The artists were given a free rein to interpret the theme of Natural Beauty and were certainly not confined to images of Constable Country. Several painters do acknowledge a debt to Constable, but their own practice of painting en plein air has developed in quite different ways. Looking at the show as a whole there is quite a lot of sky, understandably in these locked down times, but some artists equally find beauty in erosion, decay and rust.
Norman Ackroyd, we may surmise why, has reprised in 2020 his celebration of rainbows, which often featured in his work in the 1970s.
Esmond Bingham’s new constructions are of bamboo and plywood, very different materials which express a joie de vivre derived from the pent up energy within.
Neil Bousfield’s Winter Sea series of relief prints illustrate the fragility of the landscape along the Norfolk coast with the terrifying beauty of the destructive waves.
Simon Carter, who admires Constable as a revolutionary landscape painter, has used familiar Constable paintings as starting points for improvisations of his own.
Luke Elwes’s ‘Waterline’ series, a recent body of work on paper, is centred on the fragile wilderness of salt flats and tidal marshlands of East Anglia.
Helengai Harbottle has produced a series of spare drawings in oilstick on primed panel, of trees both naked and in leaf: the essence of tree.
Fergus Hare acknowledges the early influence of Blake, Palmer, Constable and Gainsborough and in his own paintings masterfully creates a modern romantic idyll.
Melvyn King’s new paintings reflect the subject of coastal erosion. A group of five paintings starts with a fairly representational view of cliffs, each subsequent one more abstract.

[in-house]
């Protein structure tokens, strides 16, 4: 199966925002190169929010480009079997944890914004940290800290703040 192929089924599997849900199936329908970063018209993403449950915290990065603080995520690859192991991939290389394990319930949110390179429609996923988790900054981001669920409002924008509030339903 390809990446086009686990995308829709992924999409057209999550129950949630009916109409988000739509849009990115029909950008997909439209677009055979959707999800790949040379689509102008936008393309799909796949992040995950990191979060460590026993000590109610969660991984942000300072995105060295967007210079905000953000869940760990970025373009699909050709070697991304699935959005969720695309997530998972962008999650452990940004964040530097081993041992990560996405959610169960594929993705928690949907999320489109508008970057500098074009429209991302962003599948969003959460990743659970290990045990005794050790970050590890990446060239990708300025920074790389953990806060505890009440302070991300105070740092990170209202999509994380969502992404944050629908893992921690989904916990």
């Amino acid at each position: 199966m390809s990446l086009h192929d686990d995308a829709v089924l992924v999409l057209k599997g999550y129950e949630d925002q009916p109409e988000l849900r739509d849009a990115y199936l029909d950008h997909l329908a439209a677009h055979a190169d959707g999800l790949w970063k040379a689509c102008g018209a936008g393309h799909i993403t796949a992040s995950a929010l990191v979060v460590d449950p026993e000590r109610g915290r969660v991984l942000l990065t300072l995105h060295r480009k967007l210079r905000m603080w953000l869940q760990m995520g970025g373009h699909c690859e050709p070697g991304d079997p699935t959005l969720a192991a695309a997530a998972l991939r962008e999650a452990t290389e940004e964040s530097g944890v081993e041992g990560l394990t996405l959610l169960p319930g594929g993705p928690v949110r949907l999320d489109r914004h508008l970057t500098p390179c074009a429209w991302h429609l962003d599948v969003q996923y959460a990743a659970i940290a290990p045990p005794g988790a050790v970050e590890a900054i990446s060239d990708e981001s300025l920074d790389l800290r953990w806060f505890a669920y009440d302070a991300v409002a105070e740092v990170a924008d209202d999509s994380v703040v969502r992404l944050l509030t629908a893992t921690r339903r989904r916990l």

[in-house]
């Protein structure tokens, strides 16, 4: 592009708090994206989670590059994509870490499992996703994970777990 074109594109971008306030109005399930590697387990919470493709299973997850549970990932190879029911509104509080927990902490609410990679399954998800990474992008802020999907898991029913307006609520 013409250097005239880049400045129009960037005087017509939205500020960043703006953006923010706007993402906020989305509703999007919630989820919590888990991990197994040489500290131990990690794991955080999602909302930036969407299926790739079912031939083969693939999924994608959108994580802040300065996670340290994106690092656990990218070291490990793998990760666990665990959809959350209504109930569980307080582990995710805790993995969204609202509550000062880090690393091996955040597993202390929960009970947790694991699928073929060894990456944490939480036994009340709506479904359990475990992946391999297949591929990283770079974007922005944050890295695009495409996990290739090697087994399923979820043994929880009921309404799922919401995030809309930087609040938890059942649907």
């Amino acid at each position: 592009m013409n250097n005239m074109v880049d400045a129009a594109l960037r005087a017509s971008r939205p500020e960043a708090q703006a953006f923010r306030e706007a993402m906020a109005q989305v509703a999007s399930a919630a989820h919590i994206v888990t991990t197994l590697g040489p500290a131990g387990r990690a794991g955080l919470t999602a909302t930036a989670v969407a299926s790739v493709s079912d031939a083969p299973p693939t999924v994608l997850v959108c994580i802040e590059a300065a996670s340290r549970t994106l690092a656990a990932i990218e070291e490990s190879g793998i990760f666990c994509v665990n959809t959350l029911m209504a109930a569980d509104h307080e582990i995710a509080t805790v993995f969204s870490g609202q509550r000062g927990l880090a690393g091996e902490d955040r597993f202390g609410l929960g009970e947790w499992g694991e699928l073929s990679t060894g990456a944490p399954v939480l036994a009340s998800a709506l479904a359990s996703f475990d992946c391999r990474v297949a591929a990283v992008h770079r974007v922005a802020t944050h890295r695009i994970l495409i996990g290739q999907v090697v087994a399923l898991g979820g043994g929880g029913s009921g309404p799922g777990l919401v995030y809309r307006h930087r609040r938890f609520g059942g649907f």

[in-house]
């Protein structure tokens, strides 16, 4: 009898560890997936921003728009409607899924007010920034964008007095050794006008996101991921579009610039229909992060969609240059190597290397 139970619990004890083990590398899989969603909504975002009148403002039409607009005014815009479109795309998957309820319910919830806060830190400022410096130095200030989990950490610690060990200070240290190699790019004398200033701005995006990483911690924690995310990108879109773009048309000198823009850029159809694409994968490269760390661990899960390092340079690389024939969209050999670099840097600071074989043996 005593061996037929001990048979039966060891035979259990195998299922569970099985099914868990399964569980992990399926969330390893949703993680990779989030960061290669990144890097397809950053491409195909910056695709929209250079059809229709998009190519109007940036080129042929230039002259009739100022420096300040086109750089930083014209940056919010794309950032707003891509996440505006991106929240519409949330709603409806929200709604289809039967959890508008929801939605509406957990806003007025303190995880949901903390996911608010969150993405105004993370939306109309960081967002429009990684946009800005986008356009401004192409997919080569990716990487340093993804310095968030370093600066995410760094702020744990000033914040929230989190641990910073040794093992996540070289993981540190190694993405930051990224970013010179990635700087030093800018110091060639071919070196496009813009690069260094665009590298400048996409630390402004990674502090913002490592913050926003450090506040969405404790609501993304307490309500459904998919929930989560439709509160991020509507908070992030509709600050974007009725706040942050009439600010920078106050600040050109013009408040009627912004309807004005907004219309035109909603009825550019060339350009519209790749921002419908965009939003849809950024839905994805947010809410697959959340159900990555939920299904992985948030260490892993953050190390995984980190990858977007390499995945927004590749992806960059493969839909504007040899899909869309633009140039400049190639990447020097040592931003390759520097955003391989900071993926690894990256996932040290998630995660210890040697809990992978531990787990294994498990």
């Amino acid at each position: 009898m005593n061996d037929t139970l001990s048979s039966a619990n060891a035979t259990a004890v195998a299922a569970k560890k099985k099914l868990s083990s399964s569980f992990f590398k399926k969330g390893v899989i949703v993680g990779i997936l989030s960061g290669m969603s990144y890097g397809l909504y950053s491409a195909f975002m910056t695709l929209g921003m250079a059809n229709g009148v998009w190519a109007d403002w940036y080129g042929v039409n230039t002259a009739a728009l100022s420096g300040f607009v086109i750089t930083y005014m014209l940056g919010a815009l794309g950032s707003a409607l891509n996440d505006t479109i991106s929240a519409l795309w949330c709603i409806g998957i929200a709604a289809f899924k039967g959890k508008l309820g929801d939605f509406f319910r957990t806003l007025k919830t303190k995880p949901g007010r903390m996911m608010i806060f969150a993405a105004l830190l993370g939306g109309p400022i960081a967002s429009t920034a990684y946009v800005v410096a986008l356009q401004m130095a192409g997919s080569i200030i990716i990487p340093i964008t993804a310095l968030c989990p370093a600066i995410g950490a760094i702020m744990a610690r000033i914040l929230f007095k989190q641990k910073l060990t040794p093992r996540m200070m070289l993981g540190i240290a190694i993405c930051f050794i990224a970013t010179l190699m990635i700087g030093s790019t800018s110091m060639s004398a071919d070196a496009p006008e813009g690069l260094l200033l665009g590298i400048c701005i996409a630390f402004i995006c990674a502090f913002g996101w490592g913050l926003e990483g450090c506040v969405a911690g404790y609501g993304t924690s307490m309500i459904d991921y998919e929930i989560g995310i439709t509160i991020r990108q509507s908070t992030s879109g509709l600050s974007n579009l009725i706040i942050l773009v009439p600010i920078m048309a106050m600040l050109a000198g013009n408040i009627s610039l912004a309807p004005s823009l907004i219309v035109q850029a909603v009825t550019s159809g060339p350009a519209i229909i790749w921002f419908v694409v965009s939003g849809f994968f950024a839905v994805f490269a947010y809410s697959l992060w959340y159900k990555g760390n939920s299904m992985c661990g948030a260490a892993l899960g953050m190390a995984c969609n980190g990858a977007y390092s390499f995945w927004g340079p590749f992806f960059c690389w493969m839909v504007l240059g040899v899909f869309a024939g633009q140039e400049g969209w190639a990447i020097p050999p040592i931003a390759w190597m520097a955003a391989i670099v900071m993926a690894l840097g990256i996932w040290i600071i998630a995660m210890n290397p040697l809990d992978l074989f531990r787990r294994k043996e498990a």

Charlotte Knox is a painter of exactitude. Her close up observations of flowers and new watercolours of plants growing out of Irish rocks are incredibly skilled.
Ffiona Lewis exults in the beauty of wild flower meadows in Suffolk.
Jane Lewis uses landscape as a starting point for her fluid, calligraphic abstract paintings.
Lino Mannocci is showing for the first time two paintings (1735 and 1826) from his series “Archivio dei cieli”, quotations from mystery classic paintings.
Ruth Philo’s If Blue Could Be Happiness series, using pigments collected on her travels on stitched unstretched canvas and linen, explores the colour blue and its many associations.
Oliver Soskice in still life observes the space an object inhabits and in abstract painting based on landscape focuses more on the light than the suggested structural elements.
Dina Southwell has developed her painterly silkscreen monoprints to capture her memories of different landscapes in startling colour.
Jasper Startup’s sculpture relates to the natural through the material used or its subject matter. “Humanity is part of nature. I know this often leads to a strange beauty.”
Telfer Stokes makes austere sculpture in welded steel. He finds beauty in the scrap. Several new pieces include circles, a form both natural and beautiful.
Francis Tinsley goes to Kent for inspiration: he has painted the strange light light over the sea at Margate and made a print from wood found in the mud of Faversham Creek.